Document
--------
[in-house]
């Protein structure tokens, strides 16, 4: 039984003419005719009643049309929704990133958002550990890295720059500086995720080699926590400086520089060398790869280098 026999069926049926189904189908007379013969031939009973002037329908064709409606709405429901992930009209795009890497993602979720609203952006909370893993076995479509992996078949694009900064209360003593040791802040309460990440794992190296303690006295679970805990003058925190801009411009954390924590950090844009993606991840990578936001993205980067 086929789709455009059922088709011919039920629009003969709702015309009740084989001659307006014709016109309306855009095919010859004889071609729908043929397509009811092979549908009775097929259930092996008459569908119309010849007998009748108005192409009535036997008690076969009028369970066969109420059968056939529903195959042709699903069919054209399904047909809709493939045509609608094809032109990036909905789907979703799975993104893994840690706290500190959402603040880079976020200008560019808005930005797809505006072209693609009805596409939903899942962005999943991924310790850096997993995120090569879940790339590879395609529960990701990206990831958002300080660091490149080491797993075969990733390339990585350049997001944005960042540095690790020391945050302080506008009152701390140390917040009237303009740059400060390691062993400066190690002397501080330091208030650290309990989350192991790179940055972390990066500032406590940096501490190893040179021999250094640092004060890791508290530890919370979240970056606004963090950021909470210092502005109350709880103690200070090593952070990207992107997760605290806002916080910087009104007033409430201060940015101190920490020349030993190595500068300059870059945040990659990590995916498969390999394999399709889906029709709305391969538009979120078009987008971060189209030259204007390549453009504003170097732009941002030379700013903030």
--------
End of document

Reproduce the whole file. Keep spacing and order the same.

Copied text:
[in-house]
């Protein structure tokens, strides 16, 4: 039984003419005719009643049309929704990133958002550990890295720059500086995720080699926590400086520089060398790869280098 026999069926049926189904189908007379013969031939009973002037329908064709409606709405429901992930009209795009890497993602979720609203952006909370893993076995479509992996078949694009900064209360003593040791802040309460990440794992190296303690006295679970805990003058925190801009411009954390924590950090844009993606991840990578936001993205980067 086929789709455009059922088709011919039920629009003969709702015309009740084989001659307006014709016109309306855009095919010859004889071609729908043929397509009811092979549908009775097929259930092996008459569908119309010849007998009748108005192409009535036997008690076969009028369970066969109420059968056939529903195959042709699903069919054209399904047909809709493939045509609608094809032109990036909905789907979703799975993104893994840690706290500190959402603040880079976020200008560019808005930005797809505006072209693609009805596409939903899942962005999943991924310790850096997993995120090569879940790339590879395609529960990701990206990831958002300080660091490149080491797993075969990733390339990585350049997001944005960042540095690790020391945050302080506008009152701390140390917040009237303009740059400060390691062993400066190690002397501080330091208030650290309990989350192991790179940055972390990066500032406590940096501490190893040179021999250094640092004060890791508290530890919370979240970056606004963090950021909470210092502005109350709880103690200070090593952070990207992107997760605290806002916080910087009104007033409430201060940015101190920490020349030993190595500068300059870059945040990659990590995916498969390999394999399709889906029709709305391969538009979120078009987008971060189209030259204007390549453009504003170097732009941002030379700013903030």